by Sen. Ben Watson
April 3, 2017 - The 2017 legislative session was officially complete in the early morning hour of March 31st and the final two days of the legislative calendar were very productive. Our primary focus was passing legislation that would lower taxes, improve safety, address healthcare needs, and create jobs.
I was very pleased that Senate Bill 16 passed which will regulate the use of low THC oil and establish the patient registry that will now include people with autism. The bill is headed to the Governor's desk for his signature. Representative Allen Peake, Senator Matt Brass, Lt. Gov. Casey Cagle and Mr. Dale Jackson were all instrumental in getting this bill across the finish line. This is an example of the House and Senate working together to get legislation passed. Dale Jackson's son is a good example of what THC oil can do for autism patients. At eight years old he said his first word - "Mamma" - last week after treatment.
As a father it was a wonderful experience to be joined by my son, Walker, just in time to see the passage of The Maritime Jobs Bill, HB 125. I carried this bill on the Senate and there were several delicate parliamentary hurdles to navigate before it was passed. HB 125 will create a tax exemption from state sales and use tax for the repair and maintenance of boats, with the sales tax capped at $35,000 for each repair or maintenance performed. In addition, the commissioner of the Department of Revenue will be required to submit an annual report outlining the number of jobs created and the total revenue generated and sales tax collected from each boat repair. I believe that this bill will have a positive effect on our economy and I was glad that it passed.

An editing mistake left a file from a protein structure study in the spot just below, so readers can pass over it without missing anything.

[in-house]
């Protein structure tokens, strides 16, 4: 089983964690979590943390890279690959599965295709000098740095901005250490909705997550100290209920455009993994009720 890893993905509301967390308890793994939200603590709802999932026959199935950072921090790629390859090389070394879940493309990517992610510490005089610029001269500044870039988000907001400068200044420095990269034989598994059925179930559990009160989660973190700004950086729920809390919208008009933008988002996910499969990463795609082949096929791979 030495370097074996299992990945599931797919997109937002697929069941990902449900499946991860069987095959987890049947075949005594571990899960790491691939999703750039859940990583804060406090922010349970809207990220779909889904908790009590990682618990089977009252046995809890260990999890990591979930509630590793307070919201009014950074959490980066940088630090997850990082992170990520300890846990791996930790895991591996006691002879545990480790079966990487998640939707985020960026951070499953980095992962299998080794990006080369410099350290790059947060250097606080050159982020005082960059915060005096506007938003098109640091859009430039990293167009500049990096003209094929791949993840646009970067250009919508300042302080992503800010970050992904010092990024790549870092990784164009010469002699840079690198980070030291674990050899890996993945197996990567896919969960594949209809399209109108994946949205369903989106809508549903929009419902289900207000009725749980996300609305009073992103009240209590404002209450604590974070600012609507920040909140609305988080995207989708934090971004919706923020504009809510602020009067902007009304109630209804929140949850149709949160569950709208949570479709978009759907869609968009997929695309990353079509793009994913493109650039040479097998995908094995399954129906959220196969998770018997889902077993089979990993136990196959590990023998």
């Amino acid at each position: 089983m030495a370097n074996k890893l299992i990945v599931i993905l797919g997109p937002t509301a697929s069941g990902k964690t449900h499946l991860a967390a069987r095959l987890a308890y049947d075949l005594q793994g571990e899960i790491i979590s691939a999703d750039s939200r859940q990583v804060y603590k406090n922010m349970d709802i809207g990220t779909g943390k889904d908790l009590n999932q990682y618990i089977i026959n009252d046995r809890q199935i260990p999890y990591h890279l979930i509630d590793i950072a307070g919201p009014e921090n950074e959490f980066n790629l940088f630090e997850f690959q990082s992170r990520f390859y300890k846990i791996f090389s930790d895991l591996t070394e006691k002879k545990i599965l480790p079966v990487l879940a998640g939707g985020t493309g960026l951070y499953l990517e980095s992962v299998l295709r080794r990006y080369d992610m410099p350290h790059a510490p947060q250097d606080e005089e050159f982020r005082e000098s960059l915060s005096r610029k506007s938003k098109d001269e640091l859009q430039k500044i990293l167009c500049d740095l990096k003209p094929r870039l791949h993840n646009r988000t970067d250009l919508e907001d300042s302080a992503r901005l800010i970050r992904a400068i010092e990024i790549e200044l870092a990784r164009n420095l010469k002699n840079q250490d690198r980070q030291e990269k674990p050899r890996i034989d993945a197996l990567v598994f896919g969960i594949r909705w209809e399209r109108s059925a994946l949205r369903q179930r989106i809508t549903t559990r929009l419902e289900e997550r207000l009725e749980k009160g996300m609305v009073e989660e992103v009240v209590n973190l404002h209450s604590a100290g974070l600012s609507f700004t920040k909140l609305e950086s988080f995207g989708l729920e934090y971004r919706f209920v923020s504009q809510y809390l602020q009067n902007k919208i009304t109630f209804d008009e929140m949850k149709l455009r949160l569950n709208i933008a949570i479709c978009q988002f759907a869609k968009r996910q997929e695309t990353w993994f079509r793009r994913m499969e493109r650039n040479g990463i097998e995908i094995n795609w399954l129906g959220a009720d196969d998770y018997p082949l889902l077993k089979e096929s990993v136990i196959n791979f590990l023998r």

The “Physicians for Rural Areas Assistance Act,” also known as House Bill 427, is also headed to the governor’s desk for signature. The legislation adds dentists, physician assistants and advanced practice registered nurses to the service cancelable loan program which is currently reserved for physicians in underserved areas. I carried this bill in the Senate and I believe that it will help with recruitment and retention for these professions in underserved areas of our state.
Another bill regarding the practice of medicine, House Bill 165, passed which will eliminate the maintenance of certification for those who wish to practice medicine in Georgia. This will eliminate an undue burden on physicians as this was a redundant requirement when physicians already must meet specified licensing requirements.
After the House passed House Bill 405, I carried the bill in the Senate. The bill, which unanimously passed and now awaits the governor’s signature, authorizes the creation of a statewide system for transporting essential goods to affected areas under an emergency situation, such as a severe weather event. I was pleased that this bill passed unanimously and I believe that it will allow for a coordinated emergency effort should the need arise.
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